[Ads-l] _try to_ vs. _try and_

Robin Hamilton robin.hamilton3 at VIRGINMEDIA.COM
Tue Nov 8 02:41:43 EST 2016


I ran an Ngram on this:

1800 -- "try to" slightly preferred.

1880 -- "try to" has been rising faster than "try and", while at and after this
point, the "and" line flattens out.

2000 -- Ratio:  "try to" 56 :: "try and" 4.

Caveats -- the usual with regard to Ngram, with the added point that (I suspect)
spoken rather than written use might show a different pattern.

Is there a spoken corpus linguist in the house?

Robin

> 
>     On 08 November 2016 at 06:51 Robin Hamilton
> <robin.hamilton3 at VIRGINMEDIA.COM> wrote:
> 
> 
>     I think I might have been, since I'd see "try to" as more formal than "try
>     and".
> 
>     At the very least -- I suspect that there is a slight but definite
> difference in
>     meaning between the two phrases. Or maybe they only occur in specifically
>     distinct registers?
> 
>     Anyone got any pointers to where there might be a discussion of the
> differences
>     between the two? I could google, I suppose but ...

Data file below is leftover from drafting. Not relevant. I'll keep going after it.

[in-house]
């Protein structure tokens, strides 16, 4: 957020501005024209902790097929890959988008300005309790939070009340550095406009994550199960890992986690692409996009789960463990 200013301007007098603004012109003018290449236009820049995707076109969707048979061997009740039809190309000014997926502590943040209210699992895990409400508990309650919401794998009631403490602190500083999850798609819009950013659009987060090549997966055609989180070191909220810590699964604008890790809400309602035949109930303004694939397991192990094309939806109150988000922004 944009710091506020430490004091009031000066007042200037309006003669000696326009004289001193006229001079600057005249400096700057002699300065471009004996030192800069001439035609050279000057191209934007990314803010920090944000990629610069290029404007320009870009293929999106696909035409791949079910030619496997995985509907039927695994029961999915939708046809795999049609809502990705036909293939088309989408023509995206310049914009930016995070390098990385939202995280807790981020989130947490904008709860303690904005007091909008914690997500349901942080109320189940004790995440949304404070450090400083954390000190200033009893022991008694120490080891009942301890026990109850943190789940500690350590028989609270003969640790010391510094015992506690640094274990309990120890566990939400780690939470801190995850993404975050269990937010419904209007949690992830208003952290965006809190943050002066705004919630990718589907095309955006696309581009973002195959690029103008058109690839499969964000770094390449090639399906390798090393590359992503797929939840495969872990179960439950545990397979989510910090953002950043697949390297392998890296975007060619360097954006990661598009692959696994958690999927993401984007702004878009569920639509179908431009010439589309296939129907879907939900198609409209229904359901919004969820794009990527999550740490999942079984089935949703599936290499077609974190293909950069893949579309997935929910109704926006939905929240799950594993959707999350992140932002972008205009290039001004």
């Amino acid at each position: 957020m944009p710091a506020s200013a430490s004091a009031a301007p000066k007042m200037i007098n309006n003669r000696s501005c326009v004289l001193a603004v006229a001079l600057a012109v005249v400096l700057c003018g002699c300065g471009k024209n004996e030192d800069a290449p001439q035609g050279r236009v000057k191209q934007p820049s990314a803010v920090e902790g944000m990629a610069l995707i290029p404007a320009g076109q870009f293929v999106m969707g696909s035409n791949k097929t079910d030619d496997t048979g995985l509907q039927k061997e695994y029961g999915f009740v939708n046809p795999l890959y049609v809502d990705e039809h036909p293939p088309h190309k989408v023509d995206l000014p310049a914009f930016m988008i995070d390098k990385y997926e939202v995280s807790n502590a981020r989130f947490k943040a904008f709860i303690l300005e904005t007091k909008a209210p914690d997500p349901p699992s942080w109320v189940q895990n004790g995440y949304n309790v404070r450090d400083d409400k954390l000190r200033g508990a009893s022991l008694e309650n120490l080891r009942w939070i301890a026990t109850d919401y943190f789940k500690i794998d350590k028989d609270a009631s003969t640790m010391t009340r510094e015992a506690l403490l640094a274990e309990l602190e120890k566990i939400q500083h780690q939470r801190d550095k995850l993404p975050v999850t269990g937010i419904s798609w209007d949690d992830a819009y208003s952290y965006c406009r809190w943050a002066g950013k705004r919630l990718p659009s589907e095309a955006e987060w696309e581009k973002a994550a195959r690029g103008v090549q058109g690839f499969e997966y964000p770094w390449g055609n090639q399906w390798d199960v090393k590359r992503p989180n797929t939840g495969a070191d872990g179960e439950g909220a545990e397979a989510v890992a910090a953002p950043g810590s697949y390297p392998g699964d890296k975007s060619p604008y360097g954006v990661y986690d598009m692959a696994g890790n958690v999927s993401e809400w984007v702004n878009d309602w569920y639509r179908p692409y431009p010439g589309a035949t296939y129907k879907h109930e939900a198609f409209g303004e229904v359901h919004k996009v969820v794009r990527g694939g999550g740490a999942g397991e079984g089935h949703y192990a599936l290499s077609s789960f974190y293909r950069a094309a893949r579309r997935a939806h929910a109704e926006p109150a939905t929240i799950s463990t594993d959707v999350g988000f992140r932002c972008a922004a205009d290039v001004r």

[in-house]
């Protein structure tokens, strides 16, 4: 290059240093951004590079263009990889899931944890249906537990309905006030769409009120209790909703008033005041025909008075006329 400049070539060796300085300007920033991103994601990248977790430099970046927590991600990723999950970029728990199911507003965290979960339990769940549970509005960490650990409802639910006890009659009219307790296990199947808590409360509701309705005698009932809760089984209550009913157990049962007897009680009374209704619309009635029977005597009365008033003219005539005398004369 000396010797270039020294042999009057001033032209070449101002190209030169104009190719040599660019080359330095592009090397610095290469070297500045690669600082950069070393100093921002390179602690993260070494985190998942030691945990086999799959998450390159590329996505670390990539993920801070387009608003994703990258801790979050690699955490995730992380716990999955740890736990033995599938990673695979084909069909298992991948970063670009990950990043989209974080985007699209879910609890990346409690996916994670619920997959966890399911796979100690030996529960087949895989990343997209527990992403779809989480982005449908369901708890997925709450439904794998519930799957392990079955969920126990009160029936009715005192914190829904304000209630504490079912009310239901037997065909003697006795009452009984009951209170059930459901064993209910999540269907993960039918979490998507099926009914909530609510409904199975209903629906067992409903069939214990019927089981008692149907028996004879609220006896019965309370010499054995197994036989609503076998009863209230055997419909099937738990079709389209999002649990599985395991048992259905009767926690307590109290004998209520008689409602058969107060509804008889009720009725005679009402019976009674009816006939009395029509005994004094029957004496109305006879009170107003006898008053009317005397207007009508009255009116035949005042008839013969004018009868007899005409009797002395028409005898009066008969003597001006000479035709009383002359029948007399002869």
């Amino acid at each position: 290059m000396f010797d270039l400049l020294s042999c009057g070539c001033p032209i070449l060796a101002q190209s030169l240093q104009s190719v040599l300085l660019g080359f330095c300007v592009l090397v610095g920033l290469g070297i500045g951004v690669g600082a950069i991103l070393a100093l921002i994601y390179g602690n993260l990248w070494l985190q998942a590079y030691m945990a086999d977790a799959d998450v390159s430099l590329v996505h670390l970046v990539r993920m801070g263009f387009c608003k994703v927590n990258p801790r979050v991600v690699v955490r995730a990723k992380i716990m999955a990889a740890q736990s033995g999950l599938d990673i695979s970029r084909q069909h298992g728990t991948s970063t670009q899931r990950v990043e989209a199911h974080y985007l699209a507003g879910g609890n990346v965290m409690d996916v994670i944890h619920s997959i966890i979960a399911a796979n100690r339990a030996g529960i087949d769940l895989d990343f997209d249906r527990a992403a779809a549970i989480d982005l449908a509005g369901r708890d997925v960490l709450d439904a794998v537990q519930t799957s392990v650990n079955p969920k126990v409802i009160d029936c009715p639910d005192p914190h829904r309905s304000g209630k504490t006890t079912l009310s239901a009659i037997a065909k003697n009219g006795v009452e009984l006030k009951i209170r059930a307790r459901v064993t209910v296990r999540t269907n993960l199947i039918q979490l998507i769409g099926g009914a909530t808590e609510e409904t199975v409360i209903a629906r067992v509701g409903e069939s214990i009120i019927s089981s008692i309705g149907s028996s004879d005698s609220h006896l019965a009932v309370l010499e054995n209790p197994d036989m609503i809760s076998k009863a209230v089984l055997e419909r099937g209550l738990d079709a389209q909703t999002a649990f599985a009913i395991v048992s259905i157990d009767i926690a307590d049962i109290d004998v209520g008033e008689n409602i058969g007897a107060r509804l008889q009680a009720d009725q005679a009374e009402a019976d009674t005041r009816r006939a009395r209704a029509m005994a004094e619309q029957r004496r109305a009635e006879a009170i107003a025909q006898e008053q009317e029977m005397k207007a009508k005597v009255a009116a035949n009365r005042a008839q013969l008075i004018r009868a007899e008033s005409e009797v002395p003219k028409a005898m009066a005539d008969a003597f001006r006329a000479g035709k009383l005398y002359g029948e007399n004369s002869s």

> 
>     Right, forget that! Aren't books wonderful? I reached across to my
>     grammarshelf, and lo, in Merriam-Webster, under “try and”, 2 3/4 pages of
>     detailed (I presume) unfolding of the issue, that would probably address
>     Wilson's question.
> 
>     Now to see whether M-W concurs with what I said originally.
> 
>     Robin
> 
>     >
>     > On 08 November 2016 at 04:26 Wilson Gray <hwgray at GMAIL.COM> wrote:
>     >
>     >
>     > Was anyone else specifically taught that _try to_ is "correct," whereas
>     > _try and_ is "incorrect"? It was like, you know, on the final.
>     >
>     > --
>     > -Wilson
>     > -----
>     > All say, "How hard it is that we have to die!"---a strange complaint to
>     > come from the mouths of people who have had to live.
>     > -Mark Twain
>     >
>     > ------------------------------------------------------------
>     > The American Dialect Society - http://www.americandialect.org
>     >
> 
>     ------------------------------------------------------------
>     The American Dialect Society - http://www.americandialect.org
>

------------------------------------------------------------
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